E2509. Simulated Post-Contrast MRI Images to Assess Neoadjuvant Chemotherapy Response Using a Generative Adversarial Network
  1. Prajakta Bhimalli; NYC Health and Hospitals/Kings County
  2. Michael Liu; Columbia University
  3. Elise Desperito; Columbia University
  4. Richard Ha; Columbia University
Neoadjuvant chemotherapy (NAC) response is routinely assessed using breast MRI due to its high sensitivity for detecting breast cancer. However, there are concerns regarding the unknown clinical significance of gadolinium deposition. In the setting of NAC assessment where MRIs are performed several times in a short period of time, there is potential benefit for a noncontrast alternative method to assess NAC response. The purpose of this study is to develop simulated postcontrast breast images from precontrast MRI sequences using a generative adversarial network (GAN) in patients undergoing NAC to assess treatment response.

Materials and Methods:
An IRB-approved study was performed. Breast MRI cases from patients undergoing NAC were collected from publicly available ISPY-2 trial (ACRIN 6698). Precontrast sequences that were used include T1 FS, T2 FS, and DWI/ADC. Preprocessing steps were performed including segmentation, coregistration of all images and Z-score intensity normalization. Briefly, a generative adversarial network (GAN) was used to model domain relationships. The first domain was contrast-enhanced MRI images. The second domain was precontrast images (T1,T2, ADC, dwib0, dwib100, dwib800, dwib1000). A cycle GAN technique was used to optimize similarity between simulated and true postcontrast images. One hundred pretreatment MRIs in 100 patients were randomly selected for training, and 10 post-NAC MRIs in 10 patients with pathologic complete response (pCR) and 10 post NAC MRIs in 10 patients with non-pCR were randomly selected for testing. Quantitative assessments were used to determine similarity between simulated and true postcontrast images including the degree of overlap and maximum diameter of tumor measurements.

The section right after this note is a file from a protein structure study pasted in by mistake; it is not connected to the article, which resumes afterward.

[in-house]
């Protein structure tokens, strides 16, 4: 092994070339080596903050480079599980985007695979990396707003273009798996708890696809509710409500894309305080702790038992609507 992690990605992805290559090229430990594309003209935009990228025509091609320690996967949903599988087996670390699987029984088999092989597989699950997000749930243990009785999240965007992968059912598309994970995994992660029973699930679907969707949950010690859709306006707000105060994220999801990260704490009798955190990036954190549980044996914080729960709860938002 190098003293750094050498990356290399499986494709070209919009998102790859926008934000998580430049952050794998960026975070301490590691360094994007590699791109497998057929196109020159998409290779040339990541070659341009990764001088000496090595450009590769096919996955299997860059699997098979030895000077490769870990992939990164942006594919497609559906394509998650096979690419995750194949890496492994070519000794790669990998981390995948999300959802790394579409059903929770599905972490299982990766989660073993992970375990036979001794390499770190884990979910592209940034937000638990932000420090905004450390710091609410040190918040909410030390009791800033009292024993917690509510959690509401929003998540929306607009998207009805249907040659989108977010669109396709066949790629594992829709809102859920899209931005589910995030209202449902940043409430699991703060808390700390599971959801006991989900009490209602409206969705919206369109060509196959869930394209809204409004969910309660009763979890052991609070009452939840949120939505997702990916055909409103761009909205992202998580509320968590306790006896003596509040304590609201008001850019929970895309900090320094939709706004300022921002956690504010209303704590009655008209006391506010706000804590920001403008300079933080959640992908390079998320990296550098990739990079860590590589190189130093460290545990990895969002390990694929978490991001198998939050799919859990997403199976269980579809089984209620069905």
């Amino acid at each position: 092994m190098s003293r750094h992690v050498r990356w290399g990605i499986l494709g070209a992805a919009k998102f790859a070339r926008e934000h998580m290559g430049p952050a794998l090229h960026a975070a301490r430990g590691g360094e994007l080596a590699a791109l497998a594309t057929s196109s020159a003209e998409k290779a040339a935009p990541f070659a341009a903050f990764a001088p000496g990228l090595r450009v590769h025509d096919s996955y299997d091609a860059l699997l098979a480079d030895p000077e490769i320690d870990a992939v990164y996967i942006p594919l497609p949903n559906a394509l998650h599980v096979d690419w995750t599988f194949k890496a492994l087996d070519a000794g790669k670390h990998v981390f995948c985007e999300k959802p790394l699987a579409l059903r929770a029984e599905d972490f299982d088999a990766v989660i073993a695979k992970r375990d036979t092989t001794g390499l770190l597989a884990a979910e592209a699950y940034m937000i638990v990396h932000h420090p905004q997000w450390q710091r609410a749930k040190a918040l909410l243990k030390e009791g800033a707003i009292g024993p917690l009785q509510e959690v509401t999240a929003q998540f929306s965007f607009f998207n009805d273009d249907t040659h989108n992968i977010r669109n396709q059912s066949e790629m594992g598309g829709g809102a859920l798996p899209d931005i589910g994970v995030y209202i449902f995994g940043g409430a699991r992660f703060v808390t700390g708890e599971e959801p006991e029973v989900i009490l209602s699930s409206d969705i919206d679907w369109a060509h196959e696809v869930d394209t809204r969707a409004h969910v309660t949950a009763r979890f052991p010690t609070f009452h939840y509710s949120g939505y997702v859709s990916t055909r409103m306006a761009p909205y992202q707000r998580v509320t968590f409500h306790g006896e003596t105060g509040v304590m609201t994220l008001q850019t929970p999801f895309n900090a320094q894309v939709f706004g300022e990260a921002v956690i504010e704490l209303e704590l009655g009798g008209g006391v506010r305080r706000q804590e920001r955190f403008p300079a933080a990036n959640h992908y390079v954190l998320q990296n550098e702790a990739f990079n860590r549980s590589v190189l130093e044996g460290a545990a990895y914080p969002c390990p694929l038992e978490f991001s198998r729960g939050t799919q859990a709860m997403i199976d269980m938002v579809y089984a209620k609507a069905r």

In 7 of 10 MRIs with non-pCR, the simulated postcontrast images demonstrated significant overlap with the true contrast images (dice coefficient, 0.77 ± 0.22). The mean maximum tumor sizes between simulated and true postcontrast images were not significantly different (mean difference 2.5 mm, p = 0.4). In 3 of 10 MRIs with non-pCR, the network yielded false negative simulation. In 6 of 10 MRIs with pCR, the simulation showed no enhancement confirmed by internal controls. In 1 of 10 MRIs with pCR, the simulation showed false positive 0.9 cm enhancement. In 3 of 10 MRIs with pCR, the simulation showed no enhancement but was considered indeterminate.

It is feasible to use simulated MRIs for NAC assessment, which could decrease gadolinium exposure with potential clinical utility in assessing partial or no response to NAC. Further work is needed to limit false negative cases that can mimic pCR.